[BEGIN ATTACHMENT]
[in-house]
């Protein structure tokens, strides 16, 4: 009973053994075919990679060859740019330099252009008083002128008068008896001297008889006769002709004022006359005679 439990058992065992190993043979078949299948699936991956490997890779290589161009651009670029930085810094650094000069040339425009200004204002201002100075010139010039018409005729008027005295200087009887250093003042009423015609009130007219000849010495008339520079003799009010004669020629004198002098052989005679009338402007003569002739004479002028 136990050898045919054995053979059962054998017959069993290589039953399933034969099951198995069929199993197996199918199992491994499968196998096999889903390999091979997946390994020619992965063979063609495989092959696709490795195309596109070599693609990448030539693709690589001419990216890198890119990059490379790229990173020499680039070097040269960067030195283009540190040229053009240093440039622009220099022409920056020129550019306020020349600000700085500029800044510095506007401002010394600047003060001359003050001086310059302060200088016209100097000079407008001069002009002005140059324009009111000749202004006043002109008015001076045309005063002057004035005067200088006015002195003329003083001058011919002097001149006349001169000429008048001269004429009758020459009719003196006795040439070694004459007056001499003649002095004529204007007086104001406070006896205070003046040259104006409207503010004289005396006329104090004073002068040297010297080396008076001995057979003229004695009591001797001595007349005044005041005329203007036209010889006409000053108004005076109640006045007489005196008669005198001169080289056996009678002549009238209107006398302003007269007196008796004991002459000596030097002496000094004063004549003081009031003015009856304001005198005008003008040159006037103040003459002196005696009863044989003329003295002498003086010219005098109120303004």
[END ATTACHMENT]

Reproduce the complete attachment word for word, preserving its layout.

[in-house]
């Protein structure tokens, strides 16, 4: 009973053994075919990679060859740019330099252009008083002128008068008896001297008889006769002709004022006359005679 439990058992065992190993043979078949299948699936991956490997890779290589161009651009670029930085810094650094000069040339425009200004204002201002100075010139010039018409005729008027005295200087009887250093003042009423015609009130007219000849010495008339520079003799009010004669020629004198002098052989005679009338402007003569002739004479002028 136990050898045919054995053979059962054998017959069993290589039953399933034969099951198995069929199993197996199918199992491994499968196998096999889903390999091979997946390994020619992965063979063609495989092959696709490795195309596109070599693609990448030539693709690589001419990216890198890119990059490379790229990173020499680039070097040269960067030195283009540190040229053009240093440039622009220099022409920056020129550019306020020349600000700085500029800044510095506007401002010394600047003060001359003050001086310059302060200088016209100097000079407008001069002009002005140059324009009111000749202004006043002109008015001076045309005063002057004035005067200088006015002195003329003083001058011919002097001149006349001169000429008048001269004429009758020459009719003196006795040439070694004459007056001499003649002095004529204007007086104001406070006896205070003046040259104006409207503010004289005396006329104090004073002068040297010297080396008076001995057979003229004695009591001797001595007349005044005041005329203007036209010889006409000053108004005076109640006045007489005196008669005198001169080289056996009678002549009238209107006398302003007269007196008796004991002459000596030097002496000094004063004549003081009031003015009856304001005198005008003008040159006037103040003459002196005696009863044989003329003295002498003086010219005098109120303004």